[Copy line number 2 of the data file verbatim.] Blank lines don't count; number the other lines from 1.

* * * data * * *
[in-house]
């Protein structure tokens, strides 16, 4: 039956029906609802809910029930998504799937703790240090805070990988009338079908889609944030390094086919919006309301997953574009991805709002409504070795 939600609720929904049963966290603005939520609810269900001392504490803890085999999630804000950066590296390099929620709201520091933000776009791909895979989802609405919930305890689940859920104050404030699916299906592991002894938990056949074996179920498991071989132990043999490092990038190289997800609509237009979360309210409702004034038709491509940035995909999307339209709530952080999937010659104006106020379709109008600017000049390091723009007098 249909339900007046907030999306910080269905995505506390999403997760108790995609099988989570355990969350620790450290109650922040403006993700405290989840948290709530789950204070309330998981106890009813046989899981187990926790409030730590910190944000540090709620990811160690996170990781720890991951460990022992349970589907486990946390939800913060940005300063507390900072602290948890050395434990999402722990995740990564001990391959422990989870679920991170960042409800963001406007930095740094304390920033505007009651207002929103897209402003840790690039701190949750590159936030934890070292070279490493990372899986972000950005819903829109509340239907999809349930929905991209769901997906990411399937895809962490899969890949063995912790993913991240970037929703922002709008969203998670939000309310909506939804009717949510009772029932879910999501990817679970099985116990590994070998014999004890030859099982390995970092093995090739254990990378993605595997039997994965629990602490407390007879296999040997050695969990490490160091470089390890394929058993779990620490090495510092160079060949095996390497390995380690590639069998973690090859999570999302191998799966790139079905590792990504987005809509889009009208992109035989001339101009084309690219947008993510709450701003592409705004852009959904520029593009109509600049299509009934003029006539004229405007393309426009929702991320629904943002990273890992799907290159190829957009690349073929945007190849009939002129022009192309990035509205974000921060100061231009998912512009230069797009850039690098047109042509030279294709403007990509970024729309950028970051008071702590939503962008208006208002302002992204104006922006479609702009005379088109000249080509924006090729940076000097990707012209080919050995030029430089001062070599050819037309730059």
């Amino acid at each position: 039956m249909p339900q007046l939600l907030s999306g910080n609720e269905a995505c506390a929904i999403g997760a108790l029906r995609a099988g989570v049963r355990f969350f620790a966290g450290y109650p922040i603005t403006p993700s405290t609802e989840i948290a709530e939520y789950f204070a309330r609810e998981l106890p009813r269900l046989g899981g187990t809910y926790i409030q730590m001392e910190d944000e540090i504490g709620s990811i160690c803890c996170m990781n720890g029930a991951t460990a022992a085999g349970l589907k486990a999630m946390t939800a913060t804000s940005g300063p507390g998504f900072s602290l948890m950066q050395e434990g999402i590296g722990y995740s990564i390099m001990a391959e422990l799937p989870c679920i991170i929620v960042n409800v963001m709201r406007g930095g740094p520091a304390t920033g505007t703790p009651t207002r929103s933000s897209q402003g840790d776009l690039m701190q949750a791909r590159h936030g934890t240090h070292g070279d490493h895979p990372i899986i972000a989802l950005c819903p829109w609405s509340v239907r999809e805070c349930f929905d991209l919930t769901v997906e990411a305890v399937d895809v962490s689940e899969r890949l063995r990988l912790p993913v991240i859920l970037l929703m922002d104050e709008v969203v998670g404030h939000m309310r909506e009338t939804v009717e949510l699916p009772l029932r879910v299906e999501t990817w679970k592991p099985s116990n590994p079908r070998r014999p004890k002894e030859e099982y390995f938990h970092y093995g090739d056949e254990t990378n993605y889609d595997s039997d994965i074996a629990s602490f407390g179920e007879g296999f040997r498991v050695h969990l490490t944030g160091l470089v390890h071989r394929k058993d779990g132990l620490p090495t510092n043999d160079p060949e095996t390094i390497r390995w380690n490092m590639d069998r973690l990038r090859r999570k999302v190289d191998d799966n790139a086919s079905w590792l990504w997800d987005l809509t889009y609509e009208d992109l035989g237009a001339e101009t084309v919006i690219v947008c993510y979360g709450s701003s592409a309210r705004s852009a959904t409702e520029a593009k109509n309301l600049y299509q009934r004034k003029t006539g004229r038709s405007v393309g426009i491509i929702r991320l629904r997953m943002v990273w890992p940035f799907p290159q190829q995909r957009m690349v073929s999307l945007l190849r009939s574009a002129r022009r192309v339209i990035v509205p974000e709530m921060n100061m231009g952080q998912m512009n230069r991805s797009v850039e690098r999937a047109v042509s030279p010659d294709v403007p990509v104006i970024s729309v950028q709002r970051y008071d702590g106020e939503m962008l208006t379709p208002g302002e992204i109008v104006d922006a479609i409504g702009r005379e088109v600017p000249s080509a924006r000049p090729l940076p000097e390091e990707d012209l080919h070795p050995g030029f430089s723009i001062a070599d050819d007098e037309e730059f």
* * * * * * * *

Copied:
């Protein structure tokens, strides 16, 4: 039956029906609802809910029930998504799937703790240090805070990988009338079908889609944030390094086919919006309301997953574009991805709002409504070795 939600609720929904049963966290603005939520609810269900001392504490803890085999999630804000950066590296390099929620709201520091933000776009791909895979989802609405919930305890689940859920104050404030699916299906592991002894938990056949074996179920498991071989132990043999490092990038190289997800609509237009979360309210409702004034038709491509940035995909999307339209709530952080999937010659104006106020379709109008600017000049390091723009007098 249909339900007046907030999306910080269905995505506390999403997760108790995609099988989570355990969350620790450290109650922040403006993700405290989840948290709530789950204070309330998981106890009813046989899981187990926790409030730590910190944000540090709620990811160690996170990781720890991951460990022992349970589907486990946390939800913060940005300063507390900072602290948890050395434990999402722990995740990564001990391959422990989870679920991170960042409800963001406007930095740094304390920033505007009651207002929103897209402003840790690039701190949750590159936030934890070292070279490493990372899986972000950005819903829109509340239907999809349930929905991209769901997906990411399937895809962490899969890949063995912790993913991240970037929703922002709008969203998670939000309310909506939804009717949510009772029932879910999501990817679970099985116990590994070998014999004890030859099982390995970092093995090739254990990378993605595997039997994965629990602490407390007879296999040997050695969990490490160091470089390890394929058993779990620490090495510092160079060949095996390497390995380690590639069998973690090859999570999302191998799966790139079905590792990504987005809509889009009208992109035989001339101009084309690219947008993510709450701003592409705004852009959904520029593009109509600049299509009934003029006539004229405007393309426009929702991320629904943002990273890992799907290159190829957009690349073929945007190849009939002129022009192309990035509205974000921060100061231009998912512009230069797009850039690098047109042509030279294709403007990509970024729309950028970051008071702590939503962008208006208002302002992204104006922006479609702009005379088109000249080509924006090729940076000097990707012209080919050995030029430089001062070599050819037309730059």